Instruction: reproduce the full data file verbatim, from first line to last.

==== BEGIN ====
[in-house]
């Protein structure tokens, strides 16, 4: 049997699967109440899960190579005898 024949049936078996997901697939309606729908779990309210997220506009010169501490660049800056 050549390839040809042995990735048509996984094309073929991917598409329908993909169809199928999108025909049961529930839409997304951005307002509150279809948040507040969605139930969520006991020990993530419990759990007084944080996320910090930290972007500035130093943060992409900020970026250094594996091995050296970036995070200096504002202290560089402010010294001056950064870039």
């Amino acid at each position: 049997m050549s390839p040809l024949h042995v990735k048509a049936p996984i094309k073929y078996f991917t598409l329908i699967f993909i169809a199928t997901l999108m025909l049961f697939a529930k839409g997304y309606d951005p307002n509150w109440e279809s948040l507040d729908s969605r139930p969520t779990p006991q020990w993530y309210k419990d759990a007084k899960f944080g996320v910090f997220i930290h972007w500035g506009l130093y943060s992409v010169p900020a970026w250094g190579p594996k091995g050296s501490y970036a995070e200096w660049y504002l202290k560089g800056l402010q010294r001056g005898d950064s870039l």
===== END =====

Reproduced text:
[in-house]
């Protein structure tokens, strides 16, 4: 049997699967109440899960190579005898 024949049936078996997901697939309606729908779990309210997220506009010169501490660049800056 050549390839040809042995990735048509996984094309073929991917598409329908993909169809199928999108025909049961529930839409997304951005307002509150279809948040507040969605139930969520006991020990993530419990759990007084944080996320910090930290972007500035130093943060992409900020970026250094594996091995050296970036995070200096504002202290560089402010010294001056950064870039």
């Amino acid at each position: 049997m050549s390839p040809l024949h042995v990735k048509a049936p996984i094309k073929y078996f991917t598409l329908i699967f993909i169809a199928t997901l999108m025909l049961f697939a529930k839409g997304y309606d951005p307002n509150w109440e279809s948040l507040d729908s969605r139930p969520t779990p006991q020990w993530y309210k419990d759990a007084k899960f944080g996320v910090f997220i930290h972007w500035g506009l130093y943060s992409v010169p900020a970026w250094g190579p594996k091995g050296s501490y970036a995070e200096w660049y504002l202290k560089g800056l402010q010294r001056g005898d950064s870039l």